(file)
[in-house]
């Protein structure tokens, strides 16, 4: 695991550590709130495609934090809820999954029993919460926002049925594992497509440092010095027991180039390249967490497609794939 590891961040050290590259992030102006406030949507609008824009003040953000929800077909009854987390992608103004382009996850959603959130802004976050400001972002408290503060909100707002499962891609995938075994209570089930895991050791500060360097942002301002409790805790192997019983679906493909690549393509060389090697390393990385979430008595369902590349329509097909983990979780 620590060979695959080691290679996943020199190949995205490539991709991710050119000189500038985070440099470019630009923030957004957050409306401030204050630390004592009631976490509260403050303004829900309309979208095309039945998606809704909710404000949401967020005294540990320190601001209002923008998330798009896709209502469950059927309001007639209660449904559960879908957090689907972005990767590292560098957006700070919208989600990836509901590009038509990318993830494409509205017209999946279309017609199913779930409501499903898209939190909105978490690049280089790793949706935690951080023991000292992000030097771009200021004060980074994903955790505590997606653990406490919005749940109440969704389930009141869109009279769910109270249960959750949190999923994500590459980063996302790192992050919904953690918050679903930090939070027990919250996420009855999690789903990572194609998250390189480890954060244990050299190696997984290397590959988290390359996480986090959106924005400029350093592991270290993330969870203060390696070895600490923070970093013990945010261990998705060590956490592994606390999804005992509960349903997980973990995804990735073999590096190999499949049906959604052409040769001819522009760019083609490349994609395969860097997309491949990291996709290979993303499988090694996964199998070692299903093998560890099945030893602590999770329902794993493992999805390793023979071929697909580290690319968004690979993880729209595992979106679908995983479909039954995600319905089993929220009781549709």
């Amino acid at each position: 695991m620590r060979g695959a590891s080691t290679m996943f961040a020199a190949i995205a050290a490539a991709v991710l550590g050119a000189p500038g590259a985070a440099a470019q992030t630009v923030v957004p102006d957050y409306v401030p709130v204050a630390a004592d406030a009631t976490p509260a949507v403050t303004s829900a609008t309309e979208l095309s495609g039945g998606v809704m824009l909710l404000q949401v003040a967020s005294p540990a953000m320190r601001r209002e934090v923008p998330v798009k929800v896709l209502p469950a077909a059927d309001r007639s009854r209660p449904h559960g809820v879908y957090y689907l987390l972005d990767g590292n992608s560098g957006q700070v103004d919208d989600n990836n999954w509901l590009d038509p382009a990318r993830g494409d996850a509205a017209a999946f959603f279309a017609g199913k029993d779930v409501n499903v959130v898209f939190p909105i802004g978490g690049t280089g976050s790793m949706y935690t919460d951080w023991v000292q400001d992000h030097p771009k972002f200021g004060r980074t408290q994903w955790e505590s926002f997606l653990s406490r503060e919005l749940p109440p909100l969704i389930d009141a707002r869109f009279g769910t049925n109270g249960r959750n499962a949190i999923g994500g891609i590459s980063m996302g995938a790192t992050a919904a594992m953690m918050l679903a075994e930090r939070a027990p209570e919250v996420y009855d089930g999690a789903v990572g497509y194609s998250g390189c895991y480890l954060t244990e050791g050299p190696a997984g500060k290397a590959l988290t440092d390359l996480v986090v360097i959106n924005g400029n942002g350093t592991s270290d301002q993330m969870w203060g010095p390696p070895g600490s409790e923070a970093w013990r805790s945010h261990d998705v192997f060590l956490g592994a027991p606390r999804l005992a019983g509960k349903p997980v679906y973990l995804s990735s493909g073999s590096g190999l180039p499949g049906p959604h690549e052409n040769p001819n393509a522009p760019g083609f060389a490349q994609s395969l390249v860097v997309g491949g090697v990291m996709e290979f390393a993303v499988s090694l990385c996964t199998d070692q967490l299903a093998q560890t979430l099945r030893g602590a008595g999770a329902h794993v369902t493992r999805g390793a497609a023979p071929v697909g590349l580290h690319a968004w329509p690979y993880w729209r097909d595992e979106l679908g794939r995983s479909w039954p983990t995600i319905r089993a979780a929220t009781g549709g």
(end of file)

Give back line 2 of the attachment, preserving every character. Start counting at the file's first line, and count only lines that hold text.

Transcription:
């Protein structure tokens, strides 16, 4: 695991550590709130495609934090809820999954029993919460926002049925594992497509440092010095027991180039390249967490497609794939 590891961040050290590259992030102006406030949507609008824009003040953000929800077909009854987390992608103004382009996850959603959130802004976050400001972002408290503060909100707002499962891609995938075994209570089930895991050791500060360097942002301002409790805790192997019983679906493909690549393509060389090697390393990385979430008595369902590349329509097909983990979780 620590060979695959080691290679996943020199190949995205490539991709991710050119000189500038985070440099470019630009923030957004957050409306401030204050630390004592009631976490509260403050303004829900309309979208095309039945998606809704909710404000949401967020005294540990320190601001209002923008998330798009896709209502469950059927309001007639209660449904559960879908957090689907972005990767590292560098957006700070919208989600990836509901590009038509990318993830494409509205017209999946279309017609199913779930409501499903898209939190909105978490690049280089790793949706935690951080023991000292992000030097771009200021004060980074994903955790505590997606653990406490919005749940109440969704389930009141869109009279769910109270249960959750949190999923994500590459980063996302790192992050919904953690918050679903930090939070027990919250996420009855999690789903990572194609998250390189480890954060244990050299190696997984290397590959988290390359996480986090959106924005400029350093592991270290993330969870203060390696070895600490923070970093013990945010261990998705060590956490592994606390999804005992509960349903997980973990995804990735073999590096190999499949049906959604052409040769001819522009760019083609490349994609395969860097997309491949990291996709290979993303499988090694996964199998070692299903093998560890099945030893602590999770329902794993493992999805390793023979071929697909580290690319968004690979993880729209595992979106679908995983479909039954995600319905089993929220009781549709």